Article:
19Motion tweenPath-based tweenShape tween (morphing)Size tweenColor tweenTransparency tween19ANIMATION SOFTWAREProvide tools to support animation process.Image-editing toolsAlignment tools and grids to control placementText toolsBasic sound controlStrategies to support interactivity.2020FLASH DEVELOPMENT SCREEN21

Development ToolsTimelineLayers contain individual elements arranged in a stacking order of background on the bottom to sound on the top layer.Keyframes and tweened sequence. Frame one on the timeline21PROGRAMMED ANIMATIONAnimators write commands and the computer generates the animation.Requires knowledge of programming and mathematical techniques to specify motion.Advantages:File sizes are smaller.Animations load and play faster.Reduces bandwidth and processor demands.Efficient creation of different versions of animated sequence.2222PROGRAMMED ANIMATIONSupports complex forms of interactivity.Computer games take input from the user and animate the objects "on the fly."Scripting languages frequently used to generate programmed animations:LingoActionscriptJavascript.23233-D ANIMATIONElements of 3-D animation set in motion include:ObjectsSoundsCamerasLights.Techniques are similar to 2-D animation:Key frameTween motion.Complex motion may involve using models of humans and animals.2424MOTION CAPTUREAlso called performance animation.Technique of recording motion of actual objects and mapping these motions to a computer-generated animated character.Performers have sensors to track the motion of various body parts as they create the action sequences.Used to capture complex natural motions that are difficult to create.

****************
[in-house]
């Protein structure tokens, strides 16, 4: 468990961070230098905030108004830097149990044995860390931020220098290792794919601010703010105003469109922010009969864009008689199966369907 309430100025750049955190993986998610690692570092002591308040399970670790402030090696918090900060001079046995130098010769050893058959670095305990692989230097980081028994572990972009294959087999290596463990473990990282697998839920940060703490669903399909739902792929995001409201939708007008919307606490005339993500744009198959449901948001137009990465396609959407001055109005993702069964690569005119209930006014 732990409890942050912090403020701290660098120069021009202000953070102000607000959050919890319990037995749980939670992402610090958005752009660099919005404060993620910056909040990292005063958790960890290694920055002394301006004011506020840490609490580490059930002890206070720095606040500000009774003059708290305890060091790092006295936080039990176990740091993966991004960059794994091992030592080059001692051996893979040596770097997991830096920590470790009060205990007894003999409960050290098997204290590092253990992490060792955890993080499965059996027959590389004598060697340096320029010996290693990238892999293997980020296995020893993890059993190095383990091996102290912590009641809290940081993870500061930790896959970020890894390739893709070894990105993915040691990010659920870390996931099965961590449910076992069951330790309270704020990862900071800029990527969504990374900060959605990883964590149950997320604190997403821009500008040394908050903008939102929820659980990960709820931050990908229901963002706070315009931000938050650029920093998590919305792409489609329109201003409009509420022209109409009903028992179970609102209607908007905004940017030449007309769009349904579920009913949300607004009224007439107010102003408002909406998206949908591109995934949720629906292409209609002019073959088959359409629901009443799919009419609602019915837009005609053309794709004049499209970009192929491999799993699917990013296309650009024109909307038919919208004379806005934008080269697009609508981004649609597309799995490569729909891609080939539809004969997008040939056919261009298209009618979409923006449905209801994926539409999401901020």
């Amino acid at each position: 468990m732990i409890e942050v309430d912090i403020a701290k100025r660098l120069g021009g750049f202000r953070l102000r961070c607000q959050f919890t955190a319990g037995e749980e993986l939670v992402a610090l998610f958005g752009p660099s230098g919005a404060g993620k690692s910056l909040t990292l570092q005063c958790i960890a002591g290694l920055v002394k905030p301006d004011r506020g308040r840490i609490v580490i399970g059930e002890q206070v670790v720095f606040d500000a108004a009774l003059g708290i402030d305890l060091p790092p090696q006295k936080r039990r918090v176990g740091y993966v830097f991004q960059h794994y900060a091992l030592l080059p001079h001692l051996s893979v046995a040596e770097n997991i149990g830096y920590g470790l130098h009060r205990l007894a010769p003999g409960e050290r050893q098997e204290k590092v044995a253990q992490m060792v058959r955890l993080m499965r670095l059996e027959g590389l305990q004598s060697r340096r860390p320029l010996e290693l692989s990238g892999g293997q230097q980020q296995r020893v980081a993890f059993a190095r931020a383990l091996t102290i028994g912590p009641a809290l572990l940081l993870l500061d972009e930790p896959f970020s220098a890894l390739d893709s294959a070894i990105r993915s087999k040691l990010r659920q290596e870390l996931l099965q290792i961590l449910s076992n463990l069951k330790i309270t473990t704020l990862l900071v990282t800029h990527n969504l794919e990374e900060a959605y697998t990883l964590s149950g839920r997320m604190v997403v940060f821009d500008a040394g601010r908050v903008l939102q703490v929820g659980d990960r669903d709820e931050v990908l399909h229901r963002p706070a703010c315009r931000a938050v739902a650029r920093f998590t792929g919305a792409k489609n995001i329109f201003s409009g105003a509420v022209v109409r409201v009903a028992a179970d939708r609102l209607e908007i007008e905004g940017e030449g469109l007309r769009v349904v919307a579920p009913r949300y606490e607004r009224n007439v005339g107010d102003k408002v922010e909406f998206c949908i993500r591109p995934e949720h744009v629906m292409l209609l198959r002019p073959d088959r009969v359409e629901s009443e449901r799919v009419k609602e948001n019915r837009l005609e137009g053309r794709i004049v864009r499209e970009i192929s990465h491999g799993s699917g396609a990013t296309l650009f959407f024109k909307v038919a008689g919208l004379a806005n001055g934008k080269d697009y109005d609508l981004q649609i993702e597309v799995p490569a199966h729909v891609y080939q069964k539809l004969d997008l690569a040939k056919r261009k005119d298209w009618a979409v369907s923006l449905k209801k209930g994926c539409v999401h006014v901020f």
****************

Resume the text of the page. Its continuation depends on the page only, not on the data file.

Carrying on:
25View ITDemonstration of a motion capture animation rig from YouTube.25Numerous demonstrations of motion capture methods are available on YouTube. It is widely used in game development so many demos are referencing video game characters.FORWARD KINEMATICSKinematics is study of motion of bodies or systems of bodies.The motion of one part generates related motion in others.Animator must adjust all motion in all related parts of the body.Simple to implement.Models easily defined.Computer processing is minimal.Quality of motion depends on animator's skill.Animation is time consuming process.26View ITAnimation using forward kinematics as displayed on YouTube.26INVERSE KINEMATICSMotion of one body part produces related motions in other body parts. Simplifies animator's work and ensures consistent, realistic motion.Software embodies the knowledge of anatomical motion.Requires innovative programming.Demands more processing power than forward kinematics.Significantly reduces work of animator.2727The DVD of Shrek has several behind the scenes segments that nicely illustrate the power of IK animation.YouTube features shorter clips done in Maya: http://www.youtube.com/watch?v=6JdLOLazJJ0ANIMATING WITH PHYSICSSoftware can automatically generate motions based on properties of object and laws of physics.Will free animators from more tedious tasks of 3-D animation and produce more realistic content.Animators can concentrate on developing stories and characters.2828COMPLETING THE ANIMATIONRendering creates the final animation fr